Here are my ten favorite albums that have been released during the first half of 2018. There is a rough order in place, but nothing sacred. It was tremendously difficult to whittle my list down to ten; I will probably be publishing a much more expansive selection at the end of the year so no one is left out. If I’ve already reviewed an album I linked to it after the brief description.
Manja Ristić – The Nightfall (Naviar, Apr 26)
A near-flawless display of, and interaction with, the beauty of nature. Ristić takes us on a journey through the unstoppable cycle of the seasons, from the innocent warmth of summer to the growing darkness of autumn and winter, and ends with spring, whose corresponding track is one of the most sublime things I’ve ever heard. Original review
Zeal & Ardor – Stranger Fruit (Mvka, Jun 7)
This adventurous project, led by Manuel Gagneaux, hones in on and perfects the ambitious genre mix explored on their previous albums. The messiness and failed experiments have been replaced with flawless integration of spirituals and melodic metal, stunning vocal performances, and tremendous improvements in songwriting. Original review
Toshiya Tsunoda & Taku Unami – Wovenland (Erstwhile, Mar 27)
I didn’t even write a review for this album because I knew any words I could come up with wouldn’t do it justice. The first of a planned trilogy from these two figureheads of the Japanese experimental scene, Wovenland is a powerful exploration of the sounds of environments and the uncanny properties that emerge when they are changed, sequenced, or combined.
Setsuko – The Shackles of Birth (Dog Knights Productions, Mar 9)
A mind-blowing debut effort that takes one of the most brutal and visceral approaches to screamo in recent memory. The Shackles of Birth is short, but it’s as fulfilling (and as exhausting) as a record three times its length. This young band’s potential is almost frightening. Original review
Amuleto – Misztériumok (Three:Four, Apr 6)
The compositions that comprise Misztériumok are startling, immersive, droning collages of acoustic instruments, electronics, and found sound. These tension-filled tracks are patient, vivid, and yield some tear-jerkingly beautiful moments. Original review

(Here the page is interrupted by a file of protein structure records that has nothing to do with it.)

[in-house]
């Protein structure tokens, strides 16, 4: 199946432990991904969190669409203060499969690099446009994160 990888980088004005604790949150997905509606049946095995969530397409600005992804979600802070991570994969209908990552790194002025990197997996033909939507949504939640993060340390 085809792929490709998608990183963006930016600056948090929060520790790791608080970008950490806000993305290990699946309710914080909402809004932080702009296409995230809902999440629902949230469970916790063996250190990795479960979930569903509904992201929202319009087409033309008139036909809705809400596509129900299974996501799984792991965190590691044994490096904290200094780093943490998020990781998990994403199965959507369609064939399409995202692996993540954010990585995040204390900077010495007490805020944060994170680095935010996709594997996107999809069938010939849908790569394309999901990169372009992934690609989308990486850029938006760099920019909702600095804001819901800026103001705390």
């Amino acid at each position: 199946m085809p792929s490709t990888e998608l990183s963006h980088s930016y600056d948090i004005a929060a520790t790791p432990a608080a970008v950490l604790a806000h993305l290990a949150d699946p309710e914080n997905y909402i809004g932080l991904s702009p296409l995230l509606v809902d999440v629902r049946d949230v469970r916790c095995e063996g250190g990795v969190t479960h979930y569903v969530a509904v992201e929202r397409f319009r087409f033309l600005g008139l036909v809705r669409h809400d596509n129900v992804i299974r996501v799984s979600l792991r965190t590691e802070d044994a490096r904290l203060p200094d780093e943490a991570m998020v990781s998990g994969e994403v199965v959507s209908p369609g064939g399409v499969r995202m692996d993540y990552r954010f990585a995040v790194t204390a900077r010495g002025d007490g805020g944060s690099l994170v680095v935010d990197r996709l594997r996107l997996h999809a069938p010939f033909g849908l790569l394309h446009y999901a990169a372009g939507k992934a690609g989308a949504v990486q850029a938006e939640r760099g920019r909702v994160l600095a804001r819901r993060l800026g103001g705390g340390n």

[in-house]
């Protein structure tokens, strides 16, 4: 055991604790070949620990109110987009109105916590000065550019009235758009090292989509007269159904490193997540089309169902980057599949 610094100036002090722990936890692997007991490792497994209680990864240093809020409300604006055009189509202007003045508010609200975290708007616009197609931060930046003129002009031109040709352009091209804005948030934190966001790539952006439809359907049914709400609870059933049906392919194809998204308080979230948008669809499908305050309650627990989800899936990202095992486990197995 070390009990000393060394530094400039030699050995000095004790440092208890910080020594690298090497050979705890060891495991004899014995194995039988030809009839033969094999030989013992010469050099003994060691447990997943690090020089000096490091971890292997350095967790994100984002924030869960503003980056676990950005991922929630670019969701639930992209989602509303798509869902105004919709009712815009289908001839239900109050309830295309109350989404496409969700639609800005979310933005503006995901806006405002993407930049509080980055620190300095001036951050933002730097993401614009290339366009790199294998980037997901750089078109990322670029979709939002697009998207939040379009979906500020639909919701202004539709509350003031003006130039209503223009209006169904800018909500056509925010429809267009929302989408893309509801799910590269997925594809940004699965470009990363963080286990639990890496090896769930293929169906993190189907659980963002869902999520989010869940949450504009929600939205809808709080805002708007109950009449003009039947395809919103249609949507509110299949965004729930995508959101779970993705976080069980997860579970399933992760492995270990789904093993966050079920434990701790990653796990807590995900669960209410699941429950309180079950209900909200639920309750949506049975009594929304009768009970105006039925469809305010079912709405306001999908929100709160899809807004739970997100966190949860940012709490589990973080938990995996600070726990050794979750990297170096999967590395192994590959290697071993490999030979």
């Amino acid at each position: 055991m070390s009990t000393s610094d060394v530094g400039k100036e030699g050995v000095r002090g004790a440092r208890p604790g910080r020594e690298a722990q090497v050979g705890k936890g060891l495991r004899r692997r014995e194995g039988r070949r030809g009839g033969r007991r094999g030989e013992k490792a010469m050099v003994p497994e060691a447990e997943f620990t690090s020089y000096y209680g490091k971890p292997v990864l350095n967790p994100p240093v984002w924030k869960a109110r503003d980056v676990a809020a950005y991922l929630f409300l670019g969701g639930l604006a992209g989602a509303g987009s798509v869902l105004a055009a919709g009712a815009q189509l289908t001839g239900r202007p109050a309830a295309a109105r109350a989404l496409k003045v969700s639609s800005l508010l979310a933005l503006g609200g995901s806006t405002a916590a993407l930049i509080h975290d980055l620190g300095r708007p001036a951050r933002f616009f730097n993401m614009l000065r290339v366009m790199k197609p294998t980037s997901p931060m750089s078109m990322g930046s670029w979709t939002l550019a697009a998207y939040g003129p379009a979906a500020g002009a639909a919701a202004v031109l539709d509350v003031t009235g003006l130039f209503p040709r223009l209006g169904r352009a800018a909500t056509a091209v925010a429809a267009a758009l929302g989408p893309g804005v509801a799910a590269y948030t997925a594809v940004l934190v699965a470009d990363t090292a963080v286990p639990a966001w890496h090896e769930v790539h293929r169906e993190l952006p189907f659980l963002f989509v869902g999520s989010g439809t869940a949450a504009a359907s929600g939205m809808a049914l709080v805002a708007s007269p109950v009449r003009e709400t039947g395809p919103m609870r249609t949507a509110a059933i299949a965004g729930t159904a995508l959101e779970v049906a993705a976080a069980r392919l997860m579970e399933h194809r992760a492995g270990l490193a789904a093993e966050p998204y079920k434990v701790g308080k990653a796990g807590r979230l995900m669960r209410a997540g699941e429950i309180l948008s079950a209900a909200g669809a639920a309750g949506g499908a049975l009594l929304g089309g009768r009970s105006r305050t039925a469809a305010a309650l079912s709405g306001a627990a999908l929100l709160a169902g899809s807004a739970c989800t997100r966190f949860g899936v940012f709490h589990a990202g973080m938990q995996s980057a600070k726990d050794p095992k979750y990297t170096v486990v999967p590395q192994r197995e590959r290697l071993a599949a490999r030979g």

Gnaw Their Tongues – Genocidal Majesty (Consouling Sounds, Feb 9)
Genocidal Majesty is the amazing culmination of everything Gnaw Their Tongues has been working toward. It’s a dark, dirty, menacing record that employs the horrifying atmospherics of black metal with the jolting, metallic rhythms of industrial music.
Black Moth Super Rainbow – Panic Blooms (Rad Cult, May 4)
After six years, psychedelic pop collective Black Moth Super Rainbow have delivered their best and most emotionally touching album yet. Panic Blooms retains the weird and catchy songwriting that made so many of us fall in love long ago, with a newly nocturnal, weary tone that tugs at the heartstrings. Original review
Dosis Letalis – The Culture of Fear (Hellscape HN, Mar 20)
Possibly the most complete and cohesive wall noise album I’ve ever heard, The Culture of Fear lashes out at a less-than-stellar social climate with two unrelenting slabs of lush, chunky, visceral static. Original review
Fucked – Miss Piss (self-released, Mar 14)
I’ve been following and faithfully listening to most of what Fucked releases (minus anything anime-related), but so far nothing has hit me as hard as Miss Piss. A four-track, less than ten minute EP, it’s a skull-rattling tour-de-force of brutal noisegrind. The climax of the closing track alone makes it a favorite this year.
Anne Guthrie – Brass Orchids (Students of Decay, Mar 23)
In my opinion, this is Guthrie’s best work yet. It’s tense, dark, and abstract, crafting uneasy compositions from obscure field recordings, woozy ambience, and the mesmerizing drones created by the artist’s own French horn. Original review